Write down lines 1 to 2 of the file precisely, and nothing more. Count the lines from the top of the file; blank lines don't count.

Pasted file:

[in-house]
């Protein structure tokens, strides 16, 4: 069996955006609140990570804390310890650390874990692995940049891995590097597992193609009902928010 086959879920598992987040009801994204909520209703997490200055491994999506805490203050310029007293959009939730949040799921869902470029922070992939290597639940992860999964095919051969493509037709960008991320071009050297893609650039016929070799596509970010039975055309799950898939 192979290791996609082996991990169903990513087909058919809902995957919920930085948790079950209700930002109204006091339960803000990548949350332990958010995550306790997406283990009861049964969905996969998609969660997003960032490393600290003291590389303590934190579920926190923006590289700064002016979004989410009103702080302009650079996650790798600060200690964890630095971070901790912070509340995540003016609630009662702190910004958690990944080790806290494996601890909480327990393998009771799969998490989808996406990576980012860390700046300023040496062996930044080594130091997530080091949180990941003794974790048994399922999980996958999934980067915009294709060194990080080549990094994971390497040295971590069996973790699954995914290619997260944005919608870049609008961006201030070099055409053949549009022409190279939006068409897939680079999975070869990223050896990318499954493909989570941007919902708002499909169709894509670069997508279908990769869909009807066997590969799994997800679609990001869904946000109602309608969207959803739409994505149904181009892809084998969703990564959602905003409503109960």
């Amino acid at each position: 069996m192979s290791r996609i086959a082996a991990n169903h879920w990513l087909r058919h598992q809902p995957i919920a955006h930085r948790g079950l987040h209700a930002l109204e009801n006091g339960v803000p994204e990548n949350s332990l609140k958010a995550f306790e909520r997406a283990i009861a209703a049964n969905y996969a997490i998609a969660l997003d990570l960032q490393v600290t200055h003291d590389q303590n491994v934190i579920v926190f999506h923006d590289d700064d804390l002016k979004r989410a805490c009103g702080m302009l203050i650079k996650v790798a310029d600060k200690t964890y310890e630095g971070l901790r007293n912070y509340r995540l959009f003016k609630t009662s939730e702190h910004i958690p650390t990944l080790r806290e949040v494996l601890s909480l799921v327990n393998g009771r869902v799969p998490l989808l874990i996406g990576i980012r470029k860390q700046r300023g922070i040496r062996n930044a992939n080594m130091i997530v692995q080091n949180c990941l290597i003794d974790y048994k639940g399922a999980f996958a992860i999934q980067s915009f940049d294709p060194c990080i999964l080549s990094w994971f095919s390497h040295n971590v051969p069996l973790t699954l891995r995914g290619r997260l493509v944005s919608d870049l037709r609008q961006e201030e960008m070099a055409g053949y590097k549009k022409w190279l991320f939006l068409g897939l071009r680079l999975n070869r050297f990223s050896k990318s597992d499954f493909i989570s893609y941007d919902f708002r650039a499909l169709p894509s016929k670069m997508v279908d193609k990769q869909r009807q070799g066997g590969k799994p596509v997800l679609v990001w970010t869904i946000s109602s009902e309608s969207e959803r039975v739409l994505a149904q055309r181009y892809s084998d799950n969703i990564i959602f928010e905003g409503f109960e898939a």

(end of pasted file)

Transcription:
[in-house]
């Protein structure tokens, strides 16, 4: 069996955006609140990570804390310890650390874990692995940049891995590097597992193609009902928010 086959879920598992987040009801994204909520209703997490200055491994999506805490203050310029007293959009939730949040799921869902470029922070992939290597639940992860999964095919051969493509037709960008991320071009050297893609650039016929070799596509970010039975055309799950898939 192979290791996609082996991990169903990513087909058919809902995957919920930085948790079950209700930002109204006091339960803000990548949350332990958010995550306790997406283990009861049964969905996969998609969660997003960032490393600290003291590389303590934190579920926190923006590289700064002016979004989410009103702080302009650079996650790798600060200690964890630095971070901790912070509340995540003016609630009662702190910004958690990944080790806290494996601890909480327990393998009771799969998490989808996406990576980012860390700046300023040496062996930044080594130091997530080091949180990941003794974790048994399922999980996958999934980067915009294709060194990080080549990094994971390497040295971590069996973790699954995914290619997260944005919608870049609008961006201030070099055409053949549009022409190279939006068409897939680079999975070869990223050896990318499954493909989570941007919902708002499909169709894509670069997508279908990769869909009807066997590969799994997800679609990001869904946000109602309608969207959803739409994505149904181009892809084998969703990564959602905003409503109960």